David Milliband the Environment Minister gave a speech in Cambridge last night about the prospect of Britain becoming an oil free society in 20 years time, this really made me sit up. David Milliband is a familiar face on our TV screens and is a high profile member of our government and for him to be giving a speech on such a prospect is quite something and I was quite relieved to hear that the issue was being discussed by him. I heard about the speech on the World Tonight on BBC Radio 4 and it was suggested that the government has a poor record on executing effective environmental policy. MPs are here to serve the general public and although I have a certain amount of faith in certain MP's knowledge and ability to make good decisions they generally only respond to pressure from the public as a whole.

04 Mar 2007

I have been investigating the current energy issues regarding the peak in oil production recently and have found some disturbing facts. The first fact is that oil production has almost certainly peaked and if not then the peak in oil production is very, very near.Current estimates show that oil production will peak between 2005 and 2010. Figures produced by BP show that if oil consumption continues at the current rate then we will run out of recoverable oil in 40 years
. The problem with a peak in oil production is that prices will certainly rise meaning an end to the cheap oil we are so used to. Cheap oil is the foundation of our current economic system and all projected economic growth is based on the continued use of cheap oil. Oil is currently around $70 a barrel, once it reaches around $100 America's and Britain's economy will go into recession.
I am now convinced that we are very close to a very serious social and economic change on a level that has never been seen before. The end to cheap oil will have such a dramatic effect on the way we live that few of us will be prepared for it.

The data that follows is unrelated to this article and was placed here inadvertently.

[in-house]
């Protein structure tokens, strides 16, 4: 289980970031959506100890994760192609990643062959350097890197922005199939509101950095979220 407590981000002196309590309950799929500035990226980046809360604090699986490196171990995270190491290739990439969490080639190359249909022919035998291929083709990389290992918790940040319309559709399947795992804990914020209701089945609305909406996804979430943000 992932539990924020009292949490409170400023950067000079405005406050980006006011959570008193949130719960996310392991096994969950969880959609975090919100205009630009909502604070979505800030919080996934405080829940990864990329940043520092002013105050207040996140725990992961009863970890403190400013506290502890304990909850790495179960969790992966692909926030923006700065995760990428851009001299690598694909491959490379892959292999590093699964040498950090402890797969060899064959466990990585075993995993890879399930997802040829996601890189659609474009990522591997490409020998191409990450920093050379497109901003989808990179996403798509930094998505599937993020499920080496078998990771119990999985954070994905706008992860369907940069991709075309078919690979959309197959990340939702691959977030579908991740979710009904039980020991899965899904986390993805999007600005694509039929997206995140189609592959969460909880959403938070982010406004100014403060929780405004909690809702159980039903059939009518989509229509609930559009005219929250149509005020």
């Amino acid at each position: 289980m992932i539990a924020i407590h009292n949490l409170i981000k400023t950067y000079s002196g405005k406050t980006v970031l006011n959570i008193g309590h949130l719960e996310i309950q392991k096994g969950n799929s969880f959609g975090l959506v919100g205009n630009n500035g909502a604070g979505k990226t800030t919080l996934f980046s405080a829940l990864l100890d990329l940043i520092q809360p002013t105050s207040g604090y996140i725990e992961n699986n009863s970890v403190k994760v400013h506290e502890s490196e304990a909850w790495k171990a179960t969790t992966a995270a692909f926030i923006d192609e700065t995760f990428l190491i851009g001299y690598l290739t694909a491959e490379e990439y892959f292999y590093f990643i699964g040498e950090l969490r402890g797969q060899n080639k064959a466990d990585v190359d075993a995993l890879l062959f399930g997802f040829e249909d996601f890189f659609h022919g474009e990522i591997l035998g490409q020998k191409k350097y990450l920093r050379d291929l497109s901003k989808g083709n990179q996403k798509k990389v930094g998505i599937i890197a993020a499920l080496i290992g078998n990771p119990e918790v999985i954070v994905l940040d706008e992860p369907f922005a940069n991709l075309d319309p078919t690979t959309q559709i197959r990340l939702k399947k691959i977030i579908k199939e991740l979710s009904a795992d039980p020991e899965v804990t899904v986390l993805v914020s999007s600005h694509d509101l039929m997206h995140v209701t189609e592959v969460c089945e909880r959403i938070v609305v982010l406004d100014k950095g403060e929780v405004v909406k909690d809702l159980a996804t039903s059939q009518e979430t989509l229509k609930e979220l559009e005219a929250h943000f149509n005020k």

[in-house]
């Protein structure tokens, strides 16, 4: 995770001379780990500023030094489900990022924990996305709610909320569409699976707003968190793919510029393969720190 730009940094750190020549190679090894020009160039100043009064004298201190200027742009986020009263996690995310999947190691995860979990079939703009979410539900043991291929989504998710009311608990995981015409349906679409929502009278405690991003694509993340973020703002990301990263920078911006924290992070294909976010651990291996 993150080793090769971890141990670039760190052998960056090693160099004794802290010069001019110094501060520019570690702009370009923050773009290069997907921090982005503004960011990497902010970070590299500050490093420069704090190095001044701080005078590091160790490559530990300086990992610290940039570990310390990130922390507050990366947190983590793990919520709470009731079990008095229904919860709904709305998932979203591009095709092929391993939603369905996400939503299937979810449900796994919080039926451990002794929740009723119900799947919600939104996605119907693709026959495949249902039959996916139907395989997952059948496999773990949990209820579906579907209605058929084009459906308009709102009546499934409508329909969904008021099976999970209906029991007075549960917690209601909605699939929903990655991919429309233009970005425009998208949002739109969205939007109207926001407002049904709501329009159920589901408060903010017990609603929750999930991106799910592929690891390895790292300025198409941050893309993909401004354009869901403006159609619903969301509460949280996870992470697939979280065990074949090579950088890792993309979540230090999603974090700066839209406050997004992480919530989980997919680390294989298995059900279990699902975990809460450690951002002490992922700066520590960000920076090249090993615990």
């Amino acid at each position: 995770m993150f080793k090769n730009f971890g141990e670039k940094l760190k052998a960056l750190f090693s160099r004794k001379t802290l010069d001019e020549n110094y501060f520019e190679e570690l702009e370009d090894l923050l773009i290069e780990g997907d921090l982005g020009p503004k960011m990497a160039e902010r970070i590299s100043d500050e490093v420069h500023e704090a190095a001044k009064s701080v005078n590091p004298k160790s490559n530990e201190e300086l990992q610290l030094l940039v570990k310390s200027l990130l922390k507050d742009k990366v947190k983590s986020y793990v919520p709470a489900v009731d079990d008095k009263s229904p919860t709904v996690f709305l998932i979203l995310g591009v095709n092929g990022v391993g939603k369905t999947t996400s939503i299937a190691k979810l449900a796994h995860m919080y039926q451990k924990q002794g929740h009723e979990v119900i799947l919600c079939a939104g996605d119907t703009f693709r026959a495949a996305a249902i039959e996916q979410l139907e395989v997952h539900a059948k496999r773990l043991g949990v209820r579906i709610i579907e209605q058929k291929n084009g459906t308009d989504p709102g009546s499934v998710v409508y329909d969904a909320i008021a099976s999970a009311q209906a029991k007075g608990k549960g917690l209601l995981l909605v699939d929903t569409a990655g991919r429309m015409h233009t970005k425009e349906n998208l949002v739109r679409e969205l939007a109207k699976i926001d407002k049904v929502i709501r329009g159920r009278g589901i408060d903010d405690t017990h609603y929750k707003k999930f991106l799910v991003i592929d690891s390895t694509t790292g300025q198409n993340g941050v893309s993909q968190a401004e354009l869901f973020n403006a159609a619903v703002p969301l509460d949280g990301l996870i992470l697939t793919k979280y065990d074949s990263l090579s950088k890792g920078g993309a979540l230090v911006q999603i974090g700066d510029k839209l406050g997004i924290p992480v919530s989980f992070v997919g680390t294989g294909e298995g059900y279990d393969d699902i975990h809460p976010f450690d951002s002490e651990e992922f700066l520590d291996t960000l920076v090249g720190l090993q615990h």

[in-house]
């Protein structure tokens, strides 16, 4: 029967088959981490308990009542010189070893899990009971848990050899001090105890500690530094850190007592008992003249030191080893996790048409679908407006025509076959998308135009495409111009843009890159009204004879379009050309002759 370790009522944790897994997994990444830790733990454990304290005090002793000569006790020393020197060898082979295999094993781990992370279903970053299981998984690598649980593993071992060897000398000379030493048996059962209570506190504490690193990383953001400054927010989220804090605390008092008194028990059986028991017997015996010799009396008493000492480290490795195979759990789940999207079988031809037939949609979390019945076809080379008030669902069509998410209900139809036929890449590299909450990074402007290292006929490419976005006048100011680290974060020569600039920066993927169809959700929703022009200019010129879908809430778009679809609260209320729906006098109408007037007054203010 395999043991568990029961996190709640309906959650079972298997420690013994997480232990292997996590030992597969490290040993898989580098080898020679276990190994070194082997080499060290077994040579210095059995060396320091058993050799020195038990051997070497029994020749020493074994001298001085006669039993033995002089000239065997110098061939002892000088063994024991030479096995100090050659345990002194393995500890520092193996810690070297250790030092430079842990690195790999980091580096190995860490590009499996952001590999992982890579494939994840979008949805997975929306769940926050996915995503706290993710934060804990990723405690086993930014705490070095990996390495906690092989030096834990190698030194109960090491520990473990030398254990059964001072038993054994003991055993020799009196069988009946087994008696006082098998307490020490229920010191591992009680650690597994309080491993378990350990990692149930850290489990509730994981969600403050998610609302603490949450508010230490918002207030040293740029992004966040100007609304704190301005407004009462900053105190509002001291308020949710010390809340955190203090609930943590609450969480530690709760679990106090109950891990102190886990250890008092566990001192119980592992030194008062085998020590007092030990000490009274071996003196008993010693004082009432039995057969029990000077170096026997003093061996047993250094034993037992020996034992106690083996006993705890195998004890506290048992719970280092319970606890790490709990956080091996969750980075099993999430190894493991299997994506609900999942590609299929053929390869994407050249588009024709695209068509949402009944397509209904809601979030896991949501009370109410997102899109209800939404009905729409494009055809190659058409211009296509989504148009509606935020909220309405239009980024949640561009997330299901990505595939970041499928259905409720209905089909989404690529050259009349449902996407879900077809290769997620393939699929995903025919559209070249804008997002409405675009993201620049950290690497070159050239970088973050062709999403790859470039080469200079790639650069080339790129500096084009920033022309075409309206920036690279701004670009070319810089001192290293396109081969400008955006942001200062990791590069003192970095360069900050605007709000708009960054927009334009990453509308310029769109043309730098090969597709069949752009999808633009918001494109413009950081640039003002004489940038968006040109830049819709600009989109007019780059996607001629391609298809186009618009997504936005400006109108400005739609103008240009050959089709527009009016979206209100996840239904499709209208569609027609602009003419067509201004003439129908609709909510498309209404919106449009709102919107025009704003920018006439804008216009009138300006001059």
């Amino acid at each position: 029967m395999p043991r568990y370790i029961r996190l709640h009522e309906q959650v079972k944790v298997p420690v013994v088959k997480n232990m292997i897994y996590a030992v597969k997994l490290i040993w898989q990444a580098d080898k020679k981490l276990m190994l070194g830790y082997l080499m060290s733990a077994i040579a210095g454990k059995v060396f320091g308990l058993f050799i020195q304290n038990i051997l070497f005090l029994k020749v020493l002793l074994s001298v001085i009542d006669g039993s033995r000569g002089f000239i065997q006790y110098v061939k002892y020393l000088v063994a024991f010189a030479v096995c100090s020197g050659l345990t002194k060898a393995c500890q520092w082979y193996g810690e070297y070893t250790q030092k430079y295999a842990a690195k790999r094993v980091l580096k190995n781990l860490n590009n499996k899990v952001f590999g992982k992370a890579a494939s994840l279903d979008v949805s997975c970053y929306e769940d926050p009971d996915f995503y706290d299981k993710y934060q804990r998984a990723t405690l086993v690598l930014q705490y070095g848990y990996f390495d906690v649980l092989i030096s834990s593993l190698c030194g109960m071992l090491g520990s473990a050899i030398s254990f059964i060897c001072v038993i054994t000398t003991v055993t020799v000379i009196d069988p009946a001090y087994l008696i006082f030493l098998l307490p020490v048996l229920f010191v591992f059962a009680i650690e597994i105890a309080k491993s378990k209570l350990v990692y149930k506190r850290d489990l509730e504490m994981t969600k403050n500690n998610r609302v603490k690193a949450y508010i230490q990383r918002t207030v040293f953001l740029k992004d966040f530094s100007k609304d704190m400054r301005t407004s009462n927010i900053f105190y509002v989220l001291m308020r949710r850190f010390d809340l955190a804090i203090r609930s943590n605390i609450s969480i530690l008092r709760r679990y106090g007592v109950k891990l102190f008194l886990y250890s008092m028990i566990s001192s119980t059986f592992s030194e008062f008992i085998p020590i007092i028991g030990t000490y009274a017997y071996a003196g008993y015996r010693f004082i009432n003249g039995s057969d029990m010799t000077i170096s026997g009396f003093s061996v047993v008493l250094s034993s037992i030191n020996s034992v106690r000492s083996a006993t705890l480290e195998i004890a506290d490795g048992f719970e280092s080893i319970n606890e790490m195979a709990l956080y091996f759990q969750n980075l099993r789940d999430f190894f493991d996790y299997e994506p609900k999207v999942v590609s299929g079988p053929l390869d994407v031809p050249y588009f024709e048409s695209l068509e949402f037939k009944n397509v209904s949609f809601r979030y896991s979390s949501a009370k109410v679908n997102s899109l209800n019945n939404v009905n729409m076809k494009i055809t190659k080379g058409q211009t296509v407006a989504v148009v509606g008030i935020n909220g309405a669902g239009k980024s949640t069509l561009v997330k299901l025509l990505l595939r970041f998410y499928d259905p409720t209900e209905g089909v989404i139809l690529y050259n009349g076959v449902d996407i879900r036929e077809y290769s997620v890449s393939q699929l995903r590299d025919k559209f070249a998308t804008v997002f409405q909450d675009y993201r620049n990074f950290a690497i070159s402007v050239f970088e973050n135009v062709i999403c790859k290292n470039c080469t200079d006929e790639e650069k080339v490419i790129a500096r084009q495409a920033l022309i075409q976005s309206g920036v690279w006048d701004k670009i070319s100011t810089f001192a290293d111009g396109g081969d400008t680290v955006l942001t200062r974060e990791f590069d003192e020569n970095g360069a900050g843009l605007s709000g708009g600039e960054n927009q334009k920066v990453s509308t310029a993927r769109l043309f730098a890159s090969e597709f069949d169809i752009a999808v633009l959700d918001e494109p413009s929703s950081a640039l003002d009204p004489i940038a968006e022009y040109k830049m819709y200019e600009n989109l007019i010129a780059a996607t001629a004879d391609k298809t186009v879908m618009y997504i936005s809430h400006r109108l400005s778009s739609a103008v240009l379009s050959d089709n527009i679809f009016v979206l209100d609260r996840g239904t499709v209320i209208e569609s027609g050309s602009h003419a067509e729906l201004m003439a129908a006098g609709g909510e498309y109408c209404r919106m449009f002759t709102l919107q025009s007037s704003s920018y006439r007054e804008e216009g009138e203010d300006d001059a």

The advice given to cope with the end of cheap oil is quite simple. Firstly we should get out of debt as many jobs will be lost and if you have debt then you will quite simply not be able to pay back the money you owe. Americans are now not allowed to declare themselves bankrupt as easily as they used to be, Britain may also change the rules on bankruptcy, what exactly will that mean for you? Secondly we should start to think locally as we will no longer be able to transport goods over long distances. This means that the food we buy should be grown in our local areas and we should work in our local area.
There are many more issues regarding the end of cheap oil and I have decided to completely change my life in preperation for the changes that are certainly going to affect me. I have already started to worry some of my friends when I have talked to them about it. The reactions are quite surprising as my sanity has been called into question when I have communicated my future plans. All I can do is present the facts and let them decide for themselves. My main advice is to type Peak oil into any search engine, especially Youtube which will give an uncompromising account of the problems we all face.



By Jim Miller
November 9, 2008